Neurocytology --review from M1 Flashcards Preview

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Flashcards in Neurocytology --review from M1 Deck (40):
1

PNS (compsition)

cranial nerves and spinal nerves

groups of neurons cluster in ganglion

2

CNS (composition)

Brain and spinal cord

groups of neurons cluster into nuclei or form sheets of nuclei ( cortices)

3

Who are the glial cells in the PNS

satellite cells and schwann cells

4

who are the glial cells in the CNS

oligodendrocytes, astrocytes, ependymal cells, and microglia

5

What layer of cells (embryo) does the neural tube form from?

Ectoderm

6

Where (layer in embryo) do the neural crest cells come from?

Ectoderm

7

Neural crest cells can derive into what types of structures/ cells?

Peripheral Neurons
Schwann cells
Satellite Cells
Adrenal Medulla (Chromaffin cells)
Meningeal coats-- pia mater and arachnoid
Melanocytes
Facial cartilage

8

What does the Neural tube develop into?

Brain and spinal cord

9

What cells compose neural tube? What do these cells give rise to?

epithelium with cilia

Neurons and glia of the CNS

10

Function of Glia cells of CNS?

provide guidance (via production of a substrate) to migrating neurons and growth factor support

11

Multipolar cells

many branches off of soma.

found in large motor neurons

Part of autonomic nervous system and integrated neurons (lie within brain and spinal cord)

12

Pseudounipolar neuron

sensory neurons

Two parts that extend from cell body have joined. They have bypassed the cell body

13

Dendritic spines

on dendrites

respond to excitatory or inhibitory input.
Very plastic system
- when they don't have excitatory input they
pull back into dendrite.

14

What does the dendritic membrane do?

it sums excitatory and inhibitory information that reaches the neuron.

15

Histology: axon hillock

are in cell body that has no rER or golgi because that is where axon is coming off of.

stains a pale pink

16

Histology: Nissle bodies

stacks of rER, free ribosomes and organelles (Golgi) in cell body of neuron that produce proteins to help support axon.

17

chemical synapse

presynaptic (cluster of synaptic vesicles) and postsynaptic element (receptors)

Neuromuscular junction= Ach neurotransmitter

18

What are the two proteins in charge of helping a pre-synaptic vesicle dock on the pre-synaptic membrane of a synapse?

VAMP and t-SNAREs
- calcium sensing proteins

19

Where in the synaptic release process does congenital myasthenia syndrome affect?

impaired vesicle recycling
( Ach not released properly)

20

Where in the synaptic release process does LEMS attack?

Presynaptic calcium channels-- antibodies

21

Where in the synaptic release process does Botulinum and tetanus toxic interfere with?

interfere with SNARE proteins -- vesicle fusion to pre-synaptic membrane of synapse.

22

What are the downstream effects of a lesion of an axon?

1. degeneration of distal part of axon
2. degeneration of downstream cell body (next neuron)

23

CNS has 4 types of support cells.

Neuroepithelium develops into-->

ependymal cells, oligodendrocytes and astrocytes

24

microglia

macrophage- monocyte origin.

Do not come from CNS-- originates from outside of neural tube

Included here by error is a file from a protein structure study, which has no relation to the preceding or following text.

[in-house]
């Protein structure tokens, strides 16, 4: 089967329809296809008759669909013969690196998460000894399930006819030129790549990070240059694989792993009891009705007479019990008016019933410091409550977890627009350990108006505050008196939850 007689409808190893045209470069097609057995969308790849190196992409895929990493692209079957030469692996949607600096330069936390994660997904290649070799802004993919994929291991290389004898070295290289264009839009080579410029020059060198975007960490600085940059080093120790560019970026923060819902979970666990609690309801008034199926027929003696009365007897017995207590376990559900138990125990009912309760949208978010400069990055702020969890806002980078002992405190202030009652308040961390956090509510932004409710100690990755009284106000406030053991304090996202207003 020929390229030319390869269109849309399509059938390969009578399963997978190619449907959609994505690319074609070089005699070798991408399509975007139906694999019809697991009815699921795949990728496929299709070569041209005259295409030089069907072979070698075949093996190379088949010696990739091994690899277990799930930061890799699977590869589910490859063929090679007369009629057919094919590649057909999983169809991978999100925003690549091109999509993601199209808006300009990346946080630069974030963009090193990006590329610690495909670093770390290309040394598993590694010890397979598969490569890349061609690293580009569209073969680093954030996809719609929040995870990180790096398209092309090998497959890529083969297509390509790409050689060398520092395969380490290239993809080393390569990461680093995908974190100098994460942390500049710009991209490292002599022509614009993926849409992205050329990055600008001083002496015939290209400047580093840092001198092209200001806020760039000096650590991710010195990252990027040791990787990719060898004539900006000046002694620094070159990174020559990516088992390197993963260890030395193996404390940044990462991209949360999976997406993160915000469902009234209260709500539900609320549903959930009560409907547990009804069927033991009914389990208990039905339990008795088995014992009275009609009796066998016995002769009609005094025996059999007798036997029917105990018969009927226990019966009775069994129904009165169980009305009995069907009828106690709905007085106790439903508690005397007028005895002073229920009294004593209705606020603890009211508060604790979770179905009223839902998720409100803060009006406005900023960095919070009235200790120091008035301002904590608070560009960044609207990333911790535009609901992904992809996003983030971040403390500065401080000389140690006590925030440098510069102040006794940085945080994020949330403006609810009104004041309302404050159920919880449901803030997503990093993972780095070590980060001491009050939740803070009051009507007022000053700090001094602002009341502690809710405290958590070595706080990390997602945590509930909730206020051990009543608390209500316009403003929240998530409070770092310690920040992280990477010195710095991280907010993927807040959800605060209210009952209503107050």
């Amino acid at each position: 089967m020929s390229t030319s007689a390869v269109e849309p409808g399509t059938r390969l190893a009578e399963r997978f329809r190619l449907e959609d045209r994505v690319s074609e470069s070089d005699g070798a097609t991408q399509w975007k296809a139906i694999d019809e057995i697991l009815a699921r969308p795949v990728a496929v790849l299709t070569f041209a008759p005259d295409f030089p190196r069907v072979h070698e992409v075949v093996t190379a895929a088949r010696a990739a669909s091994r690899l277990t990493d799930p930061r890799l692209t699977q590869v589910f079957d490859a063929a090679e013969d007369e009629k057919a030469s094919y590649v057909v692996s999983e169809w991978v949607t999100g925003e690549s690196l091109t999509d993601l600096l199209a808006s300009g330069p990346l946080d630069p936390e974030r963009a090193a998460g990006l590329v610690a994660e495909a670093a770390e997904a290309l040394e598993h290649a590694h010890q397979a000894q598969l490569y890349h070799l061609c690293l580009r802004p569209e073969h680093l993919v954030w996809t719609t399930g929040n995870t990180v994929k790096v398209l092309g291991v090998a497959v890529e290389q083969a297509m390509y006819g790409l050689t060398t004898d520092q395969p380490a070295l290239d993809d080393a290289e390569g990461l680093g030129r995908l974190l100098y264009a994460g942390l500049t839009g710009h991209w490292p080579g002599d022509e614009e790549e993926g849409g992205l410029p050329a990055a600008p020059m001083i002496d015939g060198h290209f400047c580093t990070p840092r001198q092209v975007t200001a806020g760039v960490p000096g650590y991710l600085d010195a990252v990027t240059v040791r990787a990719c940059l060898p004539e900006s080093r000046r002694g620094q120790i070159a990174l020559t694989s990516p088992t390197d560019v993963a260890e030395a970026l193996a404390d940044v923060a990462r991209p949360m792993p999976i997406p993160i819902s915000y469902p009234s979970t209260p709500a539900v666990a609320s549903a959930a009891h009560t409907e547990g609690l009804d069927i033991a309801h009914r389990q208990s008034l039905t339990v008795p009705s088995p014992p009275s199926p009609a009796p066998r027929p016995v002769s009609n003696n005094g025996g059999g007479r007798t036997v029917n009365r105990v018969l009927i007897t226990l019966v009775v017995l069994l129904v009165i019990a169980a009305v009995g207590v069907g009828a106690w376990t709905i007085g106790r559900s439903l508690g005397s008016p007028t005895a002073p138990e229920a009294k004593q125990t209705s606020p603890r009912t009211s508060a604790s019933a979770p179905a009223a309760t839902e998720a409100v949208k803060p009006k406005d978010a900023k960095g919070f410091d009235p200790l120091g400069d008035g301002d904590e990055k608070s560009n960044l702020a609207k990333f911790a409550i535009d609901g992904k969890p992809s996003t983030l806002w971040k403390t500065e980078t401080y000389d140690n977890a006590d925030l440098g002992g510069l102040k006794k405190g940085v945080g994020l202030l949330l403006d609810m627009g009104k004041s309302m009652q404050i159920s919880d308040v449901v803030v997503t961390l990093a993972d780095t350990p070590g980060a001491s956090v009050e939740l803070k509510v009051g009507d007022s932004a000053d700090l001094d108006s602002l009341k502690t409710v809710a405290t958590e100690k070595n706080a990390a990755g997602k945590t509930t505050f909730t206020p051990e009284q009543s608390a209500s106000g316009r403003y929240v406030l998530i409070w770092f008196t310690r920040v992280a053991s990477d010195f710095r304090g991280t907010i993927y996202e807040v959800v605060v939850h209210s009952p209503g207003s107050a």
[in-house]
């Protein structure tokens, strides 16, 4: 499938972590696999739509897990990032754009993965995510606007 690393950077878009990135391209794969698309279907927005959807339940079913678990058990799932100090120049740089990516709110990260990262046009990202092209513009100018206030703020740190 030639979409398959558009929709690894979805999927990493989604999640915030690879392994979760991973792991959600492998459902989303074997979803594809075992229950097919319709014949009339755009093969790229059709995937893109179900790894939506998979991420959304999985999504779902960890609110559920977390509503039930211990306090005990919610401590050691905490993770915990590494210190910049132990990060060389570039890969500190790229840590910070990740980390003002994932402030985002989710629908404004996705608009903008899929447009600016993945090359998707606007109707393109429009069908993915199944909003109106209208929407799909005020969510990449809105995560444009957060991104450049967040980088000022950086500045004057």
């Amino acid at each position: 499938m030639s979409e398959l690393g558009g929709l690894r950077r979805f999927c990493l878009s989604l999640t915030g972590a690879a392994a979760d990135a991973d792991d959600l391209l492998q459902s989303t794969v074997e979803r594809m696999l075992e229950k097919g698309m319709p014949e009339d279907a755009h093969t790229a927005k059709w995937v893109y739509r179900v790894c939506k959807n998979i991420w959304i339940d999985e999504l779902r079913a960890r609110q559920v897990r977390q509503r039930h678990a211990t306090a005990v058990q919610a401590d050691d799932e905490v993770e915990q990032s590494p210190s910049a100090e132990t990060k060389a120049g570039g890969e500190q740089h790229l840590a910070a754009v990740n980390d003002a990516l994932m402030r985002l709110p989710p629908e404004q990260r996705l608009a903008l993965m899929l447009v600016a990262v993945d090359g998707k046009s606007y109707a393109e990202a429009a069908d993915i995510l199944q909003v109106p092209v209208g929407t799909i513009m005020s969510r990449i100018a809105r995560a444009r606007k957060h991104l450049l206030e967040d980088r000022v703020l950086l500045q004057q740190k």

25

ependymal cells

epithelial cells that line the ventricles of the brain and spinal canal (spinal cord)

picky barrier for CSF movement

Consist of microvilli and cilia

26

Choroid plexus

ependymal cells are modified to form special secretory epithelium.

produces CSF

27

Astrocytes

star shaped (histology)

lies between capillaries and neurons
lies between neurons and pia mater

Unique organelle; glial fibrillary acidic protein (GFAP) -- makes up glial filaments (intermediate filaments)

serve as K+ sinks and regulate the ionic environment (via gap junctions)

Found around nodes of ranvier
Found around synapse
- may ensure OR terminate synaptic transmission
- neurotransmitter receptors on some astrocytes

28

Astrocytes and blood brain barrier?

Are not themselves responsible for the barrier but it does control substances necessary to make the BBB.

29

Astrocytes in an immune response?

divide and remove neuronal debris

30

oligodendrocytes

myelin producing cells of CNS

31

Myelination process?

oligodendrocyte sends out processes (40-50) that wrap axons in a spiral manner.

32

Proteolipid protein

keep two arms wrapping around axon together.

33

Schwann cells

support the PNS

- when associated with peripheral nerves = schwann cells
-when associated with cell bodies = satellite cells

Surround ALL peripheral neurons (myelinated or non-myelinated)

-produce growth factors and phagocytose debris at lesion sites.
- most commonly known for covering and myelinating peripheral neurons

34

what happens when a schwann cell is lesioned?

one Schwann cell = 1 internodal segment

Death on 1 schwann cell is not as bad as a death of an astrocyte.

35

Po

adhering protein of the PNS
-holds two arms of schwann cell that is wrapping around axon

36

histology: Endonerium

Connective tissue

- inner most coat of loose CT that surrounds axon and schwann cell

37

histology: perineruium

modified dense fibrous CT with contractile cells that form a semipermeable barrier
- axon (more than 1)
- Schwann cell
- endoneurium

form fasicles

38

histology : epineurium

contains many fasicles

39

Major differences between CNS and PNS

1. CNS unmyelinated axons have no form of ensheathment

2. In CNS one oligodendrocyte forms many internodes. In PNS one Schwann cell forms one internode

3. PNS unmyelinated and myelinated axon are covered by Schwann cells (covered by basal lamina and CT coats)

40

If PNS is lesioned, reconnections between the lesioned neurons may occur IF:

If basal lamina, endoneurium, perineurium and epineurium are intact.
-grow along tubes
Schwann cells provide the growth factors.